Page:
If you want/are willing to study in German, you will have more choices. The vast majority of universities will require that your German skills are at least at the C1 level. Some universities will only ask for B2, depending on the program.
Also worth noting: some universities that require C1 German will allow you to apply with a B2 certificate, but you need to have earned your C1 certificate when you officially enroll.
You have to check the university’s website to see what certificates they accept but, generally speaking, you can submit either a TELC C1 certificate or a Goethe C2.
If you only have a high school degree and did not pass AP exams in high school, you cannot start studying in Germany right away. Instead, you have to do the Studienkolleg (prepatory studies) and the Feststellungsprüfung (university qualification exam). You can read more at the Uni-Assist website, which is also where you will (likely) apply to university once you are ready.
Alternatively, you can get into university the way I did: by already having a bachelor’s degree. Not all bachelor’s degrees qualify; the Kultusminister Konferenz will evaluate your degree and decide if it meets the requirements.
As I previously stated, studying in Germany is not free. It is, however, much cheaper than in the USA. I pay roughly 450 Euros per semester.
Your student ID functions as your public transport card for the city in which you are attending university, as well as regional trains within your entire state, so at least some of that money is going towards your commute.
How much you pay per semester is not tied to the number of classes you are taking.
Unlike at American universities, there are no general elective courses. This means that all of your classes will be directly related to the degree you are earning.
In theory, your bachelor’s degree should also be quicker; the expected amount of time is three years instead of four. From what I can tell, though, students have to take just as many classes to earn a bachelor’s in Germany as they do in America. AND they have to do at least 8 weeks of an internship and write a Bachelor’s Thesis.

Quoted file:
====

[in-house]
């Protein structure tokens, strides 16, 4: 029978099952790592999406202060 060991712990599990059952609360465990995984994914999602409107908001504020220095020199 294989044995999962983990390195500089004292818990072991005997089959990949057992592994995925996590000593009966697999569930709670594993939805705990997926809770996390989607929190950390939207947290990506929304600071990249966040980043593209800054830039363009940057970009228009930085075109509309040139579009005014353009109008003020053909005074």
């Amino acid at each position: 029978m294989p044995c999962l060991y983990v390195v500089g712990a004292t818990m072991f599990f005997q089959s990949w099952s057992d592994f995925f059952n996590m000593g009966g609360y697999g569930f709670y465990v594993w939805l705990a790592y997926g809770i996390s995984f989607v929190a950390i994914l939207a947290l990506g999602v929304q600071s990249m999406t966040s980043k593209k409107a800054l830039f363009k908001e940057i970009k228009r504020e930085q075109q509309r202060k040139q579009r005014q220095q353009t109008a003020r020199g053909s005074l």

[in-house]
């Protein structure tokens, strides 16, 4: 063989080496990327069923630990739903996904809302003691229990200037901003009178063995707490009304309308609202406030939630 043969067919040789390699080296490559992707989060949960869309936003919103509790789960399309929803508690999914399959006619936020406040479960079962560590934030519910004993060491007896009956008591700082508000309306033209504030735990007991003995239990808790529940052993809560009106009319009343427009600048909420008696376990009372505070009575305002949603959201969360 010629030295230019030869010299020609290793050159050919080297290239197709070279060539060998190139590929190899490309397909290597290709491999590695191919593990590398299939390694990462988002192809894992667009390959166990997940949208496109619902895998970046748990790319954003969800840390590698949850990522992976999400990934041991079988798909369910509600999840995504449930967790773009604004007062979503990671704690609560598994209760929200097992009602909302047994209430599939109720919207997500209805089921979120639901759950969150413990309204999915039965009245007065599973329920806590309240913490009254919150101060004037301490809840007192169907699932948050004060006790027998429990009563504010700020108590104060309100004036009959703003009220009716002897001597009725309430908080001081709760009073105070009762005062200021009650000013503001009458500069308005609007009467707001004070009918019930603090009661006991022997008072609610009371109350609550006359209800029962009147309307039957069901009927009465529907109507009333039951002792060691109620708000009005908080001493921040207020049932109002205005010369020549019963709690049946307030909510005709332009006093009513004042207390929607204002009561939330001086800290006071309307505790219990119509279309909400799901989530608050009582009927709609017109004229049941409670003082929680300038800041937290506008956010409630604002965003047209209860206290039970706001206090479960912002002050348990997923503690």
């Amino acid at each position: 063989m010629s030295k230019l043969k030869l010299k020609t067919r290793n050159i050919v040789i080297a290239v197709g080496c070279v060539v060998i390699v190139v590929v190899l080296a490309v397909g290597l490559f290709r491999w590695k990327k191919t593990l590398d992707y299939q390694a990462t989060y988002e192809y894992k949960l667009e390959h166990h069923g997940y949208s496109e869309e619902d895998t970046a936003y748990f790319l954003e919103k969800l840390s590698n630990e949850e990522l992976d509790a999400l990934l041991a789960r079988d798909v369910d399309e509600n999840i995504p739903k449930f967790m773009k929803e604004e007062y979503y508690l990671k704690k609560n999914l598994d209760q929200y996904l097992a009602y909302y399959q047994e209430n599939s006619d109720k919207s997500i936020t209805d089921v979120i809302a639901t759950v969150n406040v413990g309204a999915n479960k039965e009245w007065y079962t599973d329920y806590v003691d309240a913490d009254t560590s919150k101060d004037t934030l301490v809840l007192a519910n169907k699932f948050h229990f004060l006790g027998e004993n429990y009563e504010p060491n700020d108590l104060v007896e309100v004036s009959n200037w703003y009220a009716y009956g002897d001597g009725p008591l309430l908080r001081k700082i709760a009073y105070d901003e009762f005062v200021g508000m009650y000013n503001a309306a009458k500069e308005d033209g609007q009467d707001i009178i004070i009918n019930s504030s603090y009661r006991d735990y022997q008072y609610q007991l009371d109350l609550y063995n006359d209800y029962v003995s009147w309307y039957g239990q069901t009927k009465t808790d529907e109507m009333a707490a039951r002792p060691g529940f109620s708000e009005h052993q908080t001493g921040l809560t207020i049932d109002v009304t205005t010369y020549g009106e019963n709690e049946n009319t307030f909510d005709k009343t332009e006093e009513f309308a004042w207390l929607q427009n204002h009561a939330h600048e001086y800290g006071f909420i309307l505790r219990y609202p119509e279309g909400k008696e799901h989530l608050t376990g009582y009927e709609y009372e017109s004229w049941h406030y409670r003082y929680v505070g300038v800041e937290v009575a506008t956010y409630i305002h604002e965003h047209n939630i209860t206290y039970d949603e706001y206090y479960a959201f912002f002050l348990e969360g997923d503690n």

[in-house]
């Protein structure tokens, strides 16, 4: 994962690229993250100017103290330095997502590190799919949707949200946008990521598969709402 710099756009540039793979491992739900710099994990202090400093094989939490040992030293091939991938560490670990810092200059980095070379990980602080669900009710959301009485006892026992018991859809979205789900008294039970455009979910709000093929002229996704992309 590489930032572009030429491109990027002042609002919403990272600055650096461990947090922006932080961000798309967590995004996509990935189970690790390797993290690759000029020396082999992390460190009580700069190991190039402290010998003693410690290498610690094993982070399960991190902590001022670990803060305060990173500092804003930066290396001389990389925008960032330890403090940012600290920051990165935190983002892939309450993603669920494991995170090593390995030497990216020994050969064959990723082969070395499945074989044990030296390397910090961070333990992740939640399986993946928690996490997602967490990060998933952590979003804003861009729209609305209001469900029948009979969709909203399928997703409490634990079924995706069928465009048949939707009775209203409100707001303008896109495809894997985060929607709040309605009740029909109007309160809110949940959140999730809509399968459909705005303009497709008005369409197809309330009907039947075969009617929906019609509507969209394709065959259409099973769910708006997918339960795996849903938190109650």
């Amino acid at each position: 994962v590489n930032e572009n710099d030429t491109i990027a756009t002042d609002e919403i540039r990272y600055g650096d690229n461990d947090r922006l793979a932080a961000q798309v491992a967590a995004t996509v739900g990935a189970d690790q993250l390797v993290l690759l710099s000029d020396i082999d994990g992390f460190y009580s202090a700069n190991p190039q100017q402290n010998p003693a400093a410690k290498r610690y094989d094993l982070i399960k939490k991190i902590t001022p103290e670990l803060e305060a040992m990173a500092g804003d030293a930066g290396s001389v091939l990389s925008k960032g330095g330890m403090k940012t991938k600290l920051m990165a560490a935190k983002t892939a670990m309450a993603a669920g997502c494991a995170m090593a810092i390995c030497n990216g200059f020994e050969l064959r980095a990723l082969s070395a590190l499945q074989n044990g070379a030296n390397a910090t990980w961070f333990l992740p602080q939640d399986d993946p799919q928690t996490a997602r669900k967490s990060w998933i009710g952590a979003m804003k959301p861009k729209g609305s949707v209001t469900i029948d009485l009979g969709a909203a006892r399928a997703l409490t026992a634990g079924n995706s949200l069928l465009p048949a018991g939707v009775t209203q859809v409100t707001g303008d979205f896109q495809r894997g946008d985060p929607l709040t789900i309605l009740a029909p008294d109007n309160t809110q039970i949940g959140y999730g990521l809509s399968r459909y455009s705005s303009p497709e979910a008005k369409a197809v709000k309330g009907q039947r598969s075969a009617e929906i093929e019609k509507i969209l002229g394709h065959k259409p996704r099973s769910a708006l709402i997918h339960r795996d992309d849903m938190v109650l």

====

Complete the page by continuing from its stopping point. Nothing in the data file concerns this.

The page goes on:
In the US, full-time students do not take more than four to six classes per semester. In Germany, you will be taking more. A lot more. Since I already have credit for about half of my classes, I am still “only” taking six classes per semester. Other students in my year, however, are taking 10 or 11 at a time.
Studienleistung and Prüfungsleistung
Every class has either a Studienleistung or a Prüfungsleistung. This is not determined by your professor but, rather, by your module catalogue. The module catalogue lays out the specific requirements for your degree. Here is one of mine, for reference.
The Studienleistung could be anything. A presentation at the end of class. A paper. A “journal entry” for every day of class, where you write about what you learned. Studienleistung is pass/fail, meaning you will not get a grade for those classes. In some cases, you may have to take the same exam as the students who have a Prüfungsleistung, but, for you, it will be pass/fail.
If your class has a Prüfungsleistung, that means you have to take a formal exam. The important thing to know about the Prüfungsleistung is that you only get three opportunities to pass. The third attempt is usually an oral exam. If you do not pass on your third attempt, you not only fail the class, but you are also kicked out of your program and cannot study that subject at any other university in your state.